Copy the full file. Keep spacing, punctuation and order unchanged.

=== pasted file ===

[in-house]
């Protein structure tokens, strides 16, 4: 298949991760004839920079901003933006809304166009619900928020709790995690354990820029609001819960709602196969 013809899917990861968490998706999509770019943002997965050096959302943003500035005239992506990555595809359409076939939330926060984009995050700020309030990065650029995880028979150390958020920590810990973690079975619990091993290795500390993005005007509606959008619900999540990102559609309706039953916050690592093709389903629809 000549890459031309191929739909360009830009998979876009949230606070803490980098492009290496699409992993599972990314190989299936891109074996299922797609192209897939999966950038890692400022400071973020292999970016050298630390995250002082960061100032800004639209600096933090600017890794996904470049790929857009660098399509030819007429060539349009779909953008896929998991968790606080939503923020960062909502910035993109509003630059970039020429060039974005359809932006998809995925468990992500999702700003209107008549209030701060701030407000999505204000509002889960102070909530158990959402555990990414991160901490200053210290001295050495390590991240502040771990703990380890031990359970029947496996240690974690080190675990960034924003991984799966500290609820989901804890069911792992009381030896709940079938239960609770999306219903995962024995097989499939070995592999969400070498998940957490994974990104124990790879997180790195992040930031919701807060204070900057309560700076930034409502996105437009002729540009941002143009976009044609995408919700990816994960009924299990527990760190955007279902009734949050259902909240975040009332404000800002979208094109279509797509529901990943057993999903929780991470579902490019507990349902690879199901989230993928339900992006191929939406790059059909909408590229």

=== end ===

[in-house]
């Protein structure tokens, strides 16, 4: 298949991760004839920079901003933006809304166009619900928020709790995690354990820029609001819960709602196969 013809899917990861968490998706999509770019943002997965050096959302943003500035005239992506990555595809359409076939939330926060984009995050700020309030990065650029995880028979150390958020920590810990973690079975619990091993290795500390993005005007509606959008619900999540990102559609309706039953916050690592093709389903629809 000549890459031309191929739909360009830009998979876009949230606070803490980098492009290496699409992993599972990314190989299936891109074996299922797609192209897939999966950038890692400022400071973020292999970016050298630390995250002082960061100032800004639209600096933090600017890794996904470049790929857009660098399509030819007429060539349009779909953008896929998991968790606080939503923020960062909502910035993109509003630059970039020429060039974005359809932006998809995925468990992500999702700003209107008549209030701060701030407000999505204000509002889960102070909530158990959402555990990414991160901490200053210290001295050495390590991240502040771990703990380890031990359970029947496996240690974690080190675990960034924003991984799966500290609820989901804890069911792992009381030896709940079938239960609770999306219903995962024995097989499939070995592999969400070498998940957490994974990104124990790879997180790195992040930031919701807060204070900057309560700076930034409502996105437009002729540009941002143009976009044609995408919700990816994960009924299990527990760190955007279902009734949050259902909240975040009332404000800002979208094109279509797509529901990943057993999903929780991470579902490019507990349902690879199901989230993928339900992006191929939406790059059909909408590229």